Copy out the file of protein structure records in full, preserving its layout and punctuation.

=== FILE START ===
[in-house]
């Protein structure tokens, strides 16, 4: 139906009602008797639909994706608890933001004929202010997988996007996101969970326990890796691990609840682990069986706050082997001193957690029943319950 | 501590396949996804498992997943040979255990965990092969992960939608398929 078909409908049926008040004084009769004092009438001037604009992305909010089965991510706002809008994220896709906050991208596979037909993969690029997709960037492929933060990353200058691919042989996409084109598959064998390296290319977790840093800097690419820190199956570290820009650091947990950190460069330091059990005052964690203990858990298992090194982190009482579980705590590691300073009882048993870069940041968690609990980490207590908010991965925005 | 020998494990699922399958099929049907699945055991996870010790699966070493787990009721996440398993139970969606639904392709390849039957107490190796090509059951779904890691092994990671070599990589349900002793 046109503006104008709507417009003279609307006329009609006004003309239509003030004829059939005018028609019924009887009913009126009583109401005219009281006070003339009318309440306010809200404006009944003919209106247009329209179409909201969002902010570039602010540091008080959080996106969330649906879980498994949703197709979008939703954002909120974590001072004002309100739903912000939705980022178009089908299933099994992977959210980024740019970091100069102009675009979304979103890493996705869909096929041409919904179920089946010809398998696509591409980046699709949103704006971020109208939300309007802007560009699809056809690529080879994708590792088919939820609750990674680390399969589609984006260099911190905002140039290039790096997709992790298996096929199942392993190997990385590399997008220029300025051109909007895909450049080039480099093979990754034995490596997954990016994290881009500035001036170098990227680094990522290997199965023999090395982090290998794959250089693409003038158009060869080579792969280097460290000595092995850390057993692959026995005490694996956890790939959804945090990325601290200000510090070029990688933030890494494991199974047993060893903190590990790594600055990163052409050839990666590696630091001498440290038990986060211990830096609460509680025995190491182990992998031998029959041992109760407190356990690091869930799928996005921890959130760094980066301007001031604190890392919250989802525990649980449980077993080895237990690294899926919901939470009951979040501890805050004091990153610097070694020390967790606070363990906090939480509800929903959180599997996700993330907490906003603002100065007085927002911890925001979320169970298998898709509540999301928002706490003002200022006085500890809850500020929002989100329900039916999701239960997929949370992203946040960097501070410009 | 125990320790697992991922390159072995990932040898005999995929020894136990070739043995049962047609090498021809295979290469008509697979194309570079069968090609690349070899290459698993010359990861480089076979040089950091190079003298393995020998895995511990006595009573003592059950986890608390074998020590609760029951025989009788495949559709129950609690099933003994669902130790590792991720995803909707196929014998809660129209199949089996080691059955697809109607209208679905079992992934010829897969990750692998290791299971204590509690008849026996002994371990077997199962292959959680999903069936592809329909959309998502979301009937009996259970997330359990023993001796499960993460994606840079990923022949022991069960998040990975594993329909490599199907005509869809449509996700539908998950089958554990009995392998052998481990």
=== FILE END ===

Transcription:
[in-house]
């Protein structure tokens, strides 16, 4: 139906009602008797639909994706608890933001004929202010997988996007996101969970326990890796691990609840682990069986706050082997001193957690029943319950 | 501590396949996804498992997943040979255990965990092969992960939608398929 078909409908049926008040004084009769004092009438001037604009992305909010089965991510706002809008994220896709906050991208596979037909993969690029997709960037492929933060990353200058691919042989996409084109598959064998390296290319977790840093800097690419820190199956570290820009650091947990950190460069330091059990005052964690203990858990298992090194982190009482579980705590590691300073009882048993870069940041968690609990980490207590908010991965925005 | 020998494990699922399958099929049907699945055991996870010790699966070493787990009721996440398993139970969606639904392709390849039957107490190796090509059951779904890691092994990671070599990589349900002793 046109503006104008709507417009003279609307006329009609006004003309239509003030004829059939005018028609019924009887009913009126009583109401005219009281006070003339009318309440306010809200404006009944003919209106247009329209179409909201969002902010570039602010540091008080959080996106969330649906879980498994949703197709979008939703954002909120974590001072004002309100739903912000939705980022178009089908299933099994992977959210980024740019970091100069102009675009979304979103890493996705869909096929041409919904179920089946010809398998696509591409980046699709949103704006971020109208939300309007802007560009699809056809690529080879994708590792088919939820609750990674680390399969589609984006260099911190905002140039290039790096997709992790298996096929199942392993190997990385590399997008220029300025051109909007895909450049080039480099093979990754034995490596997954990016994290881009500035001036170098990227680094990522290997199965023999090395982090290998794959250089693409003038158009060869080579792969280097460290000595092995850390057993692959026995005490694996956890790939959804945090990325601290200000510090070029990688933030890494494991199974047993060893903190590990790594600055990163052409050839990666590696630091001498440290038990986060211990830096609460509680025995190491182990992998031998029959041992109760407190356990690091869930799928996005921890959130760094980066301007001031604190890392919250989802525990649980449980077993080895237990690294899926919901939470009951979040501890805050004091990153610097070694020390967790606070363990906090939480509800929903959180599997996700993330907490906003603002100065007085927002911890925001979320169970298998898709509540999301928002706490003002200022006085500890809850500020929002989100329900039916999701239960997929949370992203946040960097501070410009 | 125990320790697992991922390159072995990932040898005999995929020894136990070739043995049962047609090498021809295979290469008509697979194309570079069968090609690349070899290459698993010359990861480089076979040089950091190079003298393995020998895995511990006595009573003592059950986890608390074998020590609760029951025989009788495949559709129950609690099933003994669902130790590792991720995803909707196929014998809660129209199949089996080691059955697809109607209208679905079992992934010829897969990750692998290791299971204590509690008849026996002994371990077997199962292959959680999903069936592809329909959309998502979301009937009996259970997330359990023993001796499960993460994606840079990923022949022991069960998040990975594993329909490599199907005509869809449509996700539908998950089958554990009995392998052998481990």